Welcome to the 2017 season

Our website will shortly be updated so that you can book and pay for your paddling online. Until then, reach us by phone, or by email at enquiries@chesterkayakhire.co.uk, where there will always be a prompt and friendly reply. See you on the river soon!

Tel: 01244 422007

Bill Mason and his canoeing life

Bill Mason is a legend in the canoeing world. Not only did he write a number of highly successful canoeing books, but he was also a naturalist, artist, filmmaker, and conservationist.

Mason was born in Winnipeg, Manitoba, in 1929. In 1951, the Canadian graduated from the University of Manitoba School of Art, and it was not long until he had developed and perfected a number of canoeing strokes and river-running techniques, many of which were designed to aid canoeists dealing with difficult white-water conditions.

Mason was a lifelong devotee of canoeing and spent much of his time exploring the wilderness of the USA and his native Canada. He passed on his lifelong love of canoeing to his son, Paul Mason, who is also a devoted canoeist and artist.

His films

Before he died in 1988, in the ‘70s and ‘80s, Mason created a series of canoeing instructional films, which featured his family, and introduced a range of canoeing techniques. It also tried to give an accurate portrayal of the canoeing experience.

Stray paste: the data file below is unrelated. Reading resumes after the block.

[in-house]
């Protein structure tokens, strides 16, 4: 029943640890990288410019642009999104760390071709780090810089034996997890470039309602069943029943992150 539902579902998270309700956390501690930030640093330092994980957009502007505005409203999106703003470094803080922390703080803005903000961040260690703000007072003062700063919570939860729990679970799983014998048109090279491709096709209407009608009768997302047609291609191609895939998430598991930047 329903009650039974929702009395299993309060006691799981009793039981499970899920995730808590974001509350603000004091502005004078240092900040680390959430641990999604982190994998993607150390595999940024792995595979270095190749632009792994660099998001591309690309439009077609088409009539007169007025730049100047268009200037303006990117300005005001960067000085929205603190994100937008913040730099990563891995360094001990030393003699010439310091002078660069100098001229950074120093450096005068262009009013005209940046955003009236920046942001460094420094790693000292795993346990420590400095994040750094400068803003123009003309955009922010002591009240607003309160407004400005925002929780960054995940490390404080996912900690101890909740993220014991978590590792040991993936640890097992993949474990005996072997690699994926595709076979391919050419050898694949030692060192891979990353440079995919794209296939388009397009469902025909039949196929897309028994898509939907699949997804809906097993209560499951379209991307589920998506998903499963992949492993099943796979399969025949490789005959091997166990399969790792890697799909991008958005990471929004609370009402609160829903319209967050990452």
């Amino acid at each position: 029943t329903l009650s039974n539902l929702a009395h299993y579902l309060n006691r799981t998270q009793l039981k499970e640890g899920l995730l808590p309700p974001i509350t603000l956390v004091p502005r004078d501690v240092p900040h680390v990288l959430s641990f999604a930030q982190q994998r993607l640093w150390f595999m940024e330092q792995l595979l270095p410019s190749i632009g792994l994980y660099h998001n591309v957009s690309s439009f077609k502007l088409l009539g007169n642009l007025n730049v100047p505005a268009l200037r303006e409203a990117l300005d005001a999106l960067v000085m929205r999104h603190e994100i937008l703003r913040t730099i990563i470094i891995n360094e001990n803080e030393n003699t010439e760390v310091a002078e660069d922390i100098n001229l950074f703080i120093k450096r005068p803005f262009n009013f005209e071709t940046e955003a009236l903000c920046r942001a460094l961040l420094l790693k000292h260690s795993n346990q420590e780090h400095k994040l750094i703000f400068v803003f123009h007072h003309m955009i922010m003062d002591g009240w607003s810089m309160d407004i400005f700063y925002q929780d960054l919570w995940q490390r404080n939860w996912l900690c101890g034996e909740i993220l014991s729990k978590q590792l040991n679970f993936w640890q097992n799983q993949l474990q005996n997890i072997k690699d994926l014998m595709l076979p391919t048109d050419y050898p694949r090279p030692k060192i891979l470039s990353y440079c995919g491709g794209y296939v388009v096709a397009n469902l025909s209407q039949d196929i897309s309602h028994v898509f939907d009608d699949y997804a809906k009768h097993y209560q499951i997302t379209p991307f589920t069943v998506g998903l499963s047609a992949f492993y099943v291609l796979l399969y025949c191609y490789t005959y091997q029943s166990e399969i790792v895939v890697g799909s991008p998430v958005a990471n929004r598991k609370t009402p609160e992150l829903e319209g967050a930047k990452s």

His most popular films about canoeing include ‘Paddle to the Sea’, ‘Rise and Fall of the Great Lakes’, and ‘Path of the Paddle’. He also made a very popular film about the plight of wolves in Canada, called ‘Death of a legend’, which forced the government to rethink its policy of poisoning the animals.

In ‘Paddle to the Sea’, Mason travels to the ocean by way of the Great Lakes and St Lawrence, encountering a number of obstacles and challenges on his way, including forest fires, toxic waste, and crushing ice. He also delights in the stunning landscapes, wildlife and beauty of nature. It was this film that likely inspired a whole generation of people to take up canoeing for themselves.

His canoes

Mason used a number of different Chestnut-model canoes over the years, but he did have a favourite; a red Fort Chestnut Prospector, which was a stunning 16-foot vessel, made from wood and covered in canvas. It was this model that Mason deemed to be the most versatile canoe type ever built, despite it being behind the times in terms of modern designs and materials. After he passed, it was his Fort canoe that was donated to the Canadian Canoe Museum in Ontario, Canada, where it can still be viewed to this day.

Despite most of Mason’s gear being donated to various museums, in 2014 his 60-inch Clement softwood paddle was auctioned on eBay, by his son Paul, who said that he was eager to share pieces of his father’s history with his dedicated fans, of whom there are still many.

Not only did Mason want everyone to enjoy the experience of canoeing, but he was dedicated to preserving nature and cultivating enjoyment of the wilderness in all who watched his films.

Mason’s wife Joyce, along with his children Becky and Paul, work hard to continue his life work and environmental activism.

If Bill Mason has inspired you to take up the pastime, a canoe hire is an affordable way to get started with the sport.